School Colors

from the University Archives
A school’s colors are an important part of its identity.  They are a source of pride and something a group can rally around.  Drew is fortunate to have several records in the University Archives that document the evolution of this identity.  Interestingly enough, both sets of records correspond with new beginnings at Drew.

Brothers College, now the College of Liberal Arts, opened in 1928. Scarcely one year later, the undergraduates sought to distinguish themselves from the seminary.  They petitioned then President Brown to change the colors from the traditional blue and green to kelly green and gold.  Their petition, shown here, still has swatches of cloth attached to it.  The undergraduates had also done their homework, gathering statistics on other colleges and their colors.  Thirty students signed the petition; someone added a small but weighty note “Those who have not signed have given their consent orally.  Therefore, 100% of Brothers College are in favor of the change.” The petition had the air of a fait accompli.

No copy of Brown’s reply to the students exists in the University Archives, but one can find other evidence that the petition was a success.  A 1935 copy of a pamphlet Drew Songs and Cheers contains music and lyrics for “Alma Mater Drew” written by John E. Barclay, in 1935.  Here are the last two lines of the first stanza:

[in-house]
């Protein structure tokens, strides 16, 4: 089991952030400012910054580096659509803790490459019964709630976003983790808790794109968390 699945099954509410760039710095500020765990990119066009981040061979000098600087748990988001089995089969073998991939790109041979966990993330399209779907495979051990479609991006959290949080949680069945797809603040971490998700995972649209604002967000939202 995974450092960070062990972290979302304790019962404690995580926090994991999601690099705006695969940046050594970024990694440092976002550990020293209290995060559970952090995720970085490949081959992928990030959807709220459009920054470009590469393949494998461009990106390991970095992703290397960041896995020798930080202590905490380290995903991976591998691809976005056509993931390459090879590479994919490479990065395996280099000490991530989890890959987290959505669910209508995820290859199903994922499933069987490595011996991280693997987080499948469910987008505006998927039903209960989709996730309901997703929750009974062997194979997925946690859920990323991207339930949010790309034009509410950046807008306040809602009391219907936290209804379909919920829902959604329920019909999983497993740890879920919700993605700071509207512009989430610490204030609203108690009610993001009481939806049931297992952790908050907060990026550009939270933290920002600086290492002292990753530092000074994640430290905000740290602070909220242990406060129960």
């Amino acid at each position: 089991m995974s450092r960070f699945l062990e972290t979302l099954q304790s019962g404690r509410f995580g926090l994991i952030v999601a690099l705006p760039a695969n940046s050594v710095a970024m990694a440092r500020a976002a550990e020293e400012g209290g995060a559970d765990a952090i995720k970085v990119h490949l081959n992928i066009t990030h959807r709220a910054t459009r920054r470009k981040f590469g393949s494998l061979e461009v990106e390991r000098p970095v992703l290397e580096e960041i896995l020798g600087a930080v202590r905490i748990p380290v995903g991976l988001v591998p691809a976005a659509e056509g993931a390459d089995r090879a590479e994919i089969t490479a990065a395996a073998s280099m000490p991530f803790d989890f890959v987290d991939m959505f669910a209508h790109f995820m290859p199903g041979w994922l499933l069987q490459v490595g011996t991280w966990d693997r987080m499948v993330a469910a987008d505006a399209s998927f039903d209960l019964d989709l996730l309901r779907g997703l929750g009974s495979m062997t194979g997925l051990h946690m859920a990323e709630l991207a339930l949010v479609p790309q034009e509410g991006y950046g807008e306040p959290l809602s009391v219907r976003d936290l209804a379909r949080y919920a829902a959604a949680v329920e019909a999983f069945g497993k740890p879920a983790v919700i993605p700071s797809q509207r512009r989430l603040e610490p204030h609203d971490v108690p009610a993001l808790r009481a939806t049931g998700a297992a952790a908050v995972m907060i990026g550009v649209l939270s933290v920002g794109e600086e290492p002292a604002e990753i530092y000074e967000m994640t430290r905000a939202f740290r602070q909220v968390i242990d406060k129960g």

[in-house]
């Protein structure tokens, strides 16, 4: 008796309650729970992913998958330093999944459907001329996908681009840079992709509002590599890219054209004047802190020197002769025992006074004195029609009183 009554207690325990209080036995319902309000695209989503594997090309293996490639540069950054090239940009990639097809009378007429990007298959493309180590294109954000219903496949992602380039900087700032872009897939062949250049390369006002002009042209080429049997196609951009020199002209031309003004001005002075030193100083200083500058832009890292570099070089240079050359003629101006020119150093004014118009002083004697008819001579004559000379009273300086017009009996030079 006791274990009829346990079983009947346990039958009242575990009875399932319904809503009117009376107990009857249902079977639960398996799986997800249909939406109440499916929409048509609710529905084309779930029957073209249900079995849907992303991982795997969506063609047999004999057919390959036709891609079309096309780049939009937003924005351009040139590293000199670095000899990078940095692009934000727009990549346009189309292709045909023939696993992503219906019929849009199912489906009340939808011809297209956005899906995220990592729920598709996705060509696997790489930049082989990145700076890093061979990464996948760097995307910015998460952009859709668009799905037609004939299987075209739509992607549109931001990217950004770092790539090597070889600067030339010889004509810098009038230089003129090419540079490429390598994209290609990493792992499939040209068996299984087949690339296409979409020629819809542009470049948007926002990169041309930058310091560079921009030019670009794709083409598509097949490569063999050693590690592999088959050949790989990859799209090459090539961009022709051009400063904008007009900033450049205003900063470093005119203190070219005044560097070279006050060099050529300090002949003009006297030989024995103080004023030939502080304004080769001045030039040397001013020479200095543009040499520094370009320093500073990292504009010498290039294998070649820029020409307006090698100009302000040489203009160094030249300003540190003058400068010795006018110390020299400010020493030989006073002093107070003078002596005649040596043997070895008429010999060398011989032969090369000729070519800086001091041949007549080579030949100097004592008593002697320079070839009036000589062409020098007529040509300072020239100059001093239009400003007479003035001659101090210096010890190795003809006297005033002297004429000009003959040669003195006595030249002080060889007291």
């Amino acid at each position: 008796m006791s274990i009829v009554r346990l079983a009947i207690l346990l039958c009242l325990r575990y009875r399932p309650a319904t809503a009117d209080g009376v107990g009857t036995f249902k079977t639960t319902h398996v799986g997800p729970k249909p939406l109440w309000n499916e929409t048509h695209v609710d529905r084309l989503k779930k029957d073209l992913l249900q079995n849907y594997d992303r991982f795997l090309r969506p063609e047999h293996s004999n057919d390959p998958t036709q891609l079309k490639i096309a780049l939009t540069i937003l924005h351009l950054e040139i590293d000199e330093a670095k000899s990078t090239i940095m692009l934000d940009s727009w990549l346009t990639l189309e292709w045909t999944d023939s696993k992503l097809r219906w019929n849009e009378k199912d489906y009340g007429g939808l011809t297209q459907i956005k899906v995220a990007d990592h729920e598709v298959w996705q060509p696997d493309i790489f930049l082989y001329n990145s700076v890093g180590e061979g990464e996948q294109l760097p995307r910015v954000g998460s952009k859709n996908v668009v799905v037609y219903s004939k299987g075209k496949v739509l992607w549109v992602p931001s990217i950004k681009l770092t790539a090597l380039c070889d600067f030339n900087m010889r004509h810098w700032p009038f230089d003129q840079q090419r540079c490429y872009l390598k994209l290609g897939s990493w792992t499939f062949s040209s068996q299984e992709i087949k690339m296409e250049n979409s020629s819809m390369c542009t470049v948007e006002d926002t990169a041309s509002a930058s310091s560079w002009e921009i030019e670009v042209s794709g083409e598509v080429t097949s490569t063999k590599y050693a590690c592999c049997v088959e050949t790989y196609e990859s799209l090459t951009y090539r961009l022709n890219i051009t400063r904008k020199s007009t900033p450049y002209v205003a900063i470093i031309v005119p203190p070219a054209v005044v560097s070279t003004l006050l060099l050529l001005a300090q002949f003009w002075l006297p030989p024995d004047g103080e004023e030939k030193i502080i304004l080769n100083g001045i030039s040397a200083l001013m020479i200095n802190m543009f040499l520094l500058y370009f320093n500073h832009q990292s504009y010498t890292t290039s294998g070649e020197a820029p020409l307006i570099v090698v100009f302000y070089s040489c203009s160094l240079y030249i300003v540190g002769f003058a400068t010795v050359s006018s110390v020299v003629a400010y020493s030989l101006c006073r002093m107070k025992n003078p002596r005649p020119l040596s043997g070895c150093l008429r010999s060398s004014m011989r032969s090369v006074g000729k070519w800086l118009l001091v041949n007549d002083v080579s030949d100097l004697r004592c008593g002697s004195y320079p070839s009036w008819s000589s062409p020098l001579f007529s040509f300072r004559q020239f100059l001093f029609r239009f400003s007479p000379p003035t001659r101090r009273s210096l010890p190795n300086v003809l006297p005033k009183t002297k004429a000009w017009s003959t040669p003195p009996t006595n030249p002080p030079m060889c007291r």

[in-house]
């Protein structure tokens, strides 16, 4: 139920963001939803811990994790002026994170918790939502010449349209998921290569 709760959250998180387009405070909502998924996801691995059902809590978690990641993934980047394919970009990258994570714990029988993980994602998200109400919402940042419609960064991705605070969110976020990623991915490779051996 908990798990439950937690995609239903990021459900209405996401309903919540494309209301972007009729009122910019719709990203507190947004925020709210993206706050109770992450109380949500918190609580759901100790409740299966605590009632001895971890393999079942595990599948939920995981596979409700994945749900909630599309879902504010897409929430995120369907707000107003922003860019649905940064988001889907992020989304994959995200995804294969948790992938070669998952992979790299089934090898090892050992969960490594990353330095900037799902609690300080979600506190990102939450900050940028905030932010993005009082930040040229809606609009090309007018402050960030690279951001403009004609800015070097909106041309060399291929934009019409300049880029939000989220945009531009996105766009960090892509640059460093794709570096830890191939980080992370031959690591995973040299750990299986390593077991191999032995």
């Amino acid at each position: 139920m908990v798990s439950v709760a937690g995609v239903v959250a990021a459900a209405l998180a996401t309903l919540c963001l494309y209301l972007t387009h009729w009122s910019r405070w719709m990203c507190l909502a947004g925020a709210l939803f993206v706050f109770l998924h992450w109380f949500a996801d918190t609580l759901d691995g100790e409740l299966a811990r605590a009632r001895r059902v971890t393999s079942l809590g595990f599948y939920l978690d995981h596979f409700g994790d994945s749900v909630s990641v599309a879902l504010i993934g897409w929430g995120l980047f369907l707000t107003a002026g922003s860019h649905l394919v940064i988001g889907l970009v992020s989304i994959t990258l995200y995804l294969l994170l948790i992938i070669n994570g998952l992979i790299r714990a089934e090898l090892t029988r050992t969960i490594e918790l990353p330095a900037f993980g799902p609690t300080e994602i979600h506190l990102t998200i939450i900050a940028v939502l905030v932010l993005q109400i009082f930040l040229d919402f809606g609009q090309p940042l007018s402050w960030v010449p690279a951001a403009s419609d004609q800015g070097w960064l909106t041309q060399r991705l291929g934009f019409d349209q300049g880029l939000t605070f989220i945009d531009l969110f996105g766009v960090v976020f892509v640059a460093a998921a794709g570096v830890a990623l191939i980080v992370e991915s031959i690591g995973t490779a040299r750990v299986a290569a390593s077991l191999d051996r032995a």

Thy colors worn and battle-stained
On high we’ll always hold.
All hail Drew University;
All hail the green and gold.

The archives also preserves several green beanies, each with a gold “D” sewn onto the front, that were part of a student’s experience during their first year in the college.

Green and gold appeared to hold sway until sometime in the 1960s.  The change probably began in 1961 at the beginning of President Oxnam’s tenure. Oxnam asked a college art major and then seminarian Larry E. Kalp to write to Oxford University and ask: What do Oxford blue and Lincoln green look like?  Kalp received a reply, shown here, which – surprise, surprise – also has an attachment, a ribbon of Oxford blue used to attach wax seals to documents.

It would appear that this renewed interest in accurate colors brought green and blue back from a dormant period.  Even Barclay’s 1935 alma mater was at some point altered to fit the new paradigm.  The song was sung at Fall Commencement in 1989, but the lyrics had changed:

Thy colors ever glorious
Still wave on high so true;
All hail to Drew forevermore,
all hail the green and blue

This is what is still sung today at Commencement.

But older alums will have none of that.  Colors matter.  Every year at homecoming, this office receives a request for the original “Alma Mater Drew.”  When it is time for students who were here 50 years ago to remember their days at Drew in song, once again they are indeed so bold to rally round the green and gold.

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